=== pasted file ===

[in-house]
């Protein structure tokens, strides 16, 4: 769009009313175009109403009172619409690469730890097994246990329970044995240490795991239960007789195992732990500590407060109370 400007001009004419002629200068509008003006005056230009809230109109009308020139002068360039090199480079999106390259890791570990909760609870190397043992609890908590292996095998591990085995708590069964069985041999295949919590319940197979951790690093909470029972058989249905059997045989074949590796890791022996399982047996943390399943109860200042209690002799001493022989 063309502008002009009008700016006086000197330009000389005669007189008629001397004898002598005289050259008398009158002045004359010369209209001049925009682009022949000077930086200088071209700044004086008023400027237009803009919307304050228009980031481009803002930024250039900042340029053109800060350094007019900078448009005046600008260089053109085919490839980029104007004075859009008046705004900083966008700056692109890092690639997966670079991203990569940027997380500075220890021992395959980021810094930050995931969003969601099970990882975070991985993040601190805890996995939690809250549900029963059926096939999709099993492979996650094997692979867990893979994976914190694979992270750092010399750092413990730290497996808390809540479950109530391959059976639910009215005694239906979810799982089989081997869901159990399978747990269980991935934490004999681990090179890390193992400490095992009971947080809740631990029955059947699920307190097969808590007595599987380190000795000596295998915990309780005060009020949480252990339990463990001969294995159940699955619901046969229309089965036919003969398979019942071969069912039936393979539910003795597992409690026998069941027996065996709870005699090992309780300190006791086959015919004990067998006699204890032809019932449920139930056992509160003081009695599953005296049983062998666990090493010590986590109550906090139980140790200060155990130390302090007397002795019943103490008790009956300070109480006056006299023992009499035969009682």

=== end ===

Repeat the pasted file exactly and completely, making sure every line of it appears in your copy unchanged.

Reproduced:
[in-house]
């Protein structure tokens, strides 16, 4: 769009009313175009109403009172619409690469730890097994246990329970044995240490795991239960007789195992732990500590407060109370 400007001009004419002629200068509008003006005056230009809230109109009308020139002068360039090199480079999106390259890791570990909760609870190397043992609890908590292996095998591990085995708590069964069985041999295949919590319940197979951790690093909470029972058989249905059997045989074949590796890791022996399982047996943390399943109860200042209690002799001493022989 063309502008002009009008700016006086000197330009000389005669007189008629001397004898002598005289050259008398009158002045004359010369209209001049925009682009022949000077930086200088071209700044004086008023400027237009803009919307304050228009980031481009803002930024250039900042340029053109800060350094007019900078448009005046600008260089053109085919490839980029104007004075859009008046705004900083966008700056692109890092690639997966670079991203990569940027997380500075220890021992395959980021810094930050995931969003969601099970990882975070991985993040601190805890996995939690809250549900029963059926096939999709099993492979996650094997692979867990893979994976914190694979992270750092010399750092413990730290497996808390809540479950109530391959059976639910009215005694239906979810799982089989081997869901159990399978747990269980991935934490004999681990090179890390193992400490095992009971947080809740631990029955059947699920307190097969808590007595599987380190000795000596295998915990309780005060009020949480252990339990463990001969294995159940699955619901046969229309089965036919003969398979019942071969069912039936393979539910003795597992409690026998069941027996065996709870005699090992309780300190006791086959015919004990067998006699204890032809019932449920139930056992509160003081009695599953005296049983062998666990090493010590986590109550906090139980140790200060155990130390302090007397002795019943103490008790009956300070109480006056006299023992009499035969009682």